Thus far Goodman’s greatest allies have been the likes of Senators John Kerry, Ted Kennedy, Tom Daschle, and Patrick Leahy. Their behavior empties the idea of being Catholic of all moral content and makes the screed of Ellen Goodman seem superficially plausible. Leadership is always more influential than the printed word. Average Catholics need to be reminded what Scripture, the Catechism, and papal encyclicals say, but they also need the inspiration of public leadership. Pope John Paul II has provided this afar for nearly 25 years, but American Catholics have watched as a parade of politicians, jurists, and celebrities ignore the fundamental moral teaching of their Faith.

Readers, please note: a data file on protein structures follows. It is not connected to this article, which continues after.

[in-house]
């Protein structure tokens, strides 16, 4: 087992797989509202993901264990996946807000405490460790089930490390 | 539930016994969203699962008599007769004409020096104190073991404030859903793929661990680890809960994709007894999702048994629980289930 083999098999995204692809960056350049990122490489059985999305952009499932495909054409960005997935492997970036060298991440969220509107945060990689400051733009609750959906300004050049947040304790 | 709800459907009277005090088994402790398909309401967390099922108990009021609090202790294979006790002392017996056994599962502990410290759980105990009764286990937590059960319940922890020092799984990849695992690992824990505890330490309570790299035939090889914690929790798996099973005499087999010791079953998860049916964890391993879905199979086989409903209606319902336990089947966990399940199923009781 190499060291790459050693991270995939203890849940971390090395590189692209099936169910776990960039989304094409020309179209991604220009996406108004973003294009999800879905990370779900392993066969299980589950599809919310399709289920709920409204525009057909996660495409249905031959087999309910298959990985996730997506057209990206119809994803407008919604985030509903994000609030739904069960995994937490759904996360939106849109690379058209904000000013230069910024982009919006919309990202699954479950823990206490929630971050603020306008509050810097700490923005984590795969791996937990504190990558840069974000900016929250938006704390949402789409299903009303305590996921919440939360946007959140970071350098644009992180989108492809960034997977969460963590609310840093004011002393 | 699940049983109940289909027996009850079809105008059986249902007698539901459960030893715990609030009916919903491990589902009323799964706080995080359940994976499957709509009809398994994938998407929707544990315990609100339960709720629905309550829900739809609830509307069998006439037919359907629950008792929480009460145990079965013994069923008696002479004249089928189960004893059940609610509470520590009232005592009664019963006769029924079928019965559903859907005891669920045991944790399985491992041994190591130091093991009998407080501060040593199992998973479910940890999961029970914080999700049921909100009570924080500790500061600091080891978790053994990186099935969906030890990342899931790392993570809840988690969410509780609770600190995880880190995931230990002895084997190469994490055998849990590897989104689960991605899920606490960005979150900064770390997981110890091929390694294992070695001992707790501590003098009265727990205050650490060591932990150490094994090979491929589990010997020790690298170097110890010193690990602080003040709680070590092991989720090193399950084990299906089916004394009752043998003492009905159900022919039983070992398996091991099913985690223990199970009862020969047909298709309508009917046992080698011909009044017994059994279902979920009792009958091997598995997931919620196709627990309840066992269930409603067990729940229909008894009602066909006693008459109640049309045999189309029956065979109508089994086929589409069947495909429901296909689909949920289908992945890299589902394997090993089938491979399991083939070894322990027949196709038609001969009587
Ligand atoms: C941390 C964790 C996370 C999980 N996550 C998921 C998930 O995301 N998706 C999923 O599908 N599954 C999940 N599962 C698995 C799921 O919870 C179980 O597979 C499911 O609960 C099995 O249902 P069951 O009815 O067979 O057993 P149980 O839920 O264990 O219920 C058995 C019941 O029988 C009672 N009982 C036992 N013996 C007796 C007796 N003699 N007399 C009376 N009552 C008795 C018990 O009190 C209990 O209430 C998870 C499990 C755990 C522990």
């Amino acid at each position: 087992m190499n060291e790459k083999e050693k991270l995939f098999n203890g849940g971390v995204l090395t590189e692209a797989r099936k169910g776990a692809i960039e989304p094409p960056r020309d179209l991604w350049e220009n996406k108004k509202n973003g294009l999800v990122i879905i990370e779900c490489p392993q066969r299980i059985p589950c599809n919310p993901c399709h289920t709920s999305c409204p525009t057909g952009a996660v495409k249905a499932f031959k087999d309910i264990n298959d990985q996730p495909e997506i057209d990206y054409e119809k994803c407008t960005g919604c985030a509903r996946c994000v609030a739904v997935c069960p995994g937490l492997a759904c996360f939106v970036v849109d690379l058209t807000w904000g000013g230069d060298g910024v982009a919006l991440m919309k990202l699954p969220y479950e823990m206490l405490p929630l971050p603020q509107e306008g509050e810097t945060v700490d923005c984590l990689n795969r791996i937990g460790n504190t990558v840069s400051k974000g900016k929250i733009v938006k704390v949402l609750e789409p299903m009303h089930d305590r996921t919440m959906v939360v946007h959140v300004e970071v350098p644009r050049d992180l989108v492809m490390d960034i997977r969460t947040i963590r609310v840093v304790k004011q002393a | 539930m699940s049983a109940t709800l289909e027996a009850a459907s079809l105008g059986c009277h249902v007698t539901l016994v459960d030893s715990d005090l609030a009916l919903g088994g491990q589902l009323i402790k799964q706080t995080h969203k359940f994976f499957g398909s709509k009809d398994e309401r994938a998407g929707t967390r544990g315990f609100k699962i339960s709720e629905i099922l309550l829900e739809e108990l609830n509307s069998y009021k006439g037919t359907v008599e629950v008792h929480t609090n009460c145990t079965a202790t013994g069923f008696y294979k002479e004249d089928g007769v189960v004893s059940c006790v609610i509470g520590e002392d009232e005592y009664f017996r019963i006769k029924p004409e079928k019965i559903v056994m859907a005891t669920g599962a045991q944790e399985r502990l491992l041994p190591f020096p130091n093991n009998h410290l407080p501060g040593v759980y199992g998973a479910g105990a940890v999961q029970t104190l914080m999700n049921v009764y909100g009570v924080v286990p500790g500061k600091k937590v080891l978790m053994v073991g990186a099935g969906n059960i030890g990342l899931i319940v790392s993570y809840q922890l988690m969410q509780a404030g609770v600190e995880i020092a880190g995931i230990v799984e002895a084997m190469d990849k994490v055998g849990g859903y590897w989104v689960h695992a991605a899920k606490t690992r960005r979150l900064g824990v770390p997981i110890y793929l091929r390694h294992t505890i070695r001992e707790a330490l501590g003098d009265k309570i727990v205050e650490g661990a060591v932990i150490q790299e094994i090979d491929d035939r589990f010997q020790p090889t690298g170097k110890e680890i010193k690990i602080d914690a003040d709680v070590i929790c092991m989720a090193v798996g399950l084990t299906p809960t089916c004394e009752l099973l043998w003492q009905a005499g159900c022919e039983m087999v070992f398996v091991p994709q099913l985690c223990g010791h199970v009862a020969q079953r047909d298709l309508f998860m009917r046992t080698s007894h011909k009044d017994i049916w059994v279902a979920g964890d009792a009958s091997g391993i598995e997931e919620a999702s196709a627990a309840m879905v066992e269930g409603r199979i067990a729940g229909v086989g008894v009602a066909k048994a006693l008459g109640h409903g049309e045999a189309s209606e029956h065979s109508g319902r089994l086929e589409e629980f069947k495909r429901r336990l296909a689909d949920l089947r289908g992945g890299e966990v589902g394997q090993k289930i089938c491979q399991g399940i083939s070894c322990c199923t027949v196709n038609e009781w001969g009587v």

Goodman and her allies have made Catholicism so wimpy over the years that they are shocked when faithful Catholics make a sound that gets public attention. But the leadership of in-name-only Catholics is crumbling, and a new generation has set a new agenda—Bill Donohue, Mother Angelica, Scott Hahn, Senator Rick Santorum, George Weigel, and others. Goodman ought to be worried; she can no longer count on notable Catholics to do the bidding of the liberal elites.

Sed Contra: Where’s the Hope?

Deal W. Hudson
October 1, 2003

Before e-mail, I could have never received personal messages from hundreds of people in a single day. But as our weekly e-mail newsletter has grown, so has the number of readers who take the time to respond (and, yes, I read them all). Most of the messages are positive in tone, and some contain useful criticism, which we take to heart. But there is always a handful that is downright mean and cynical.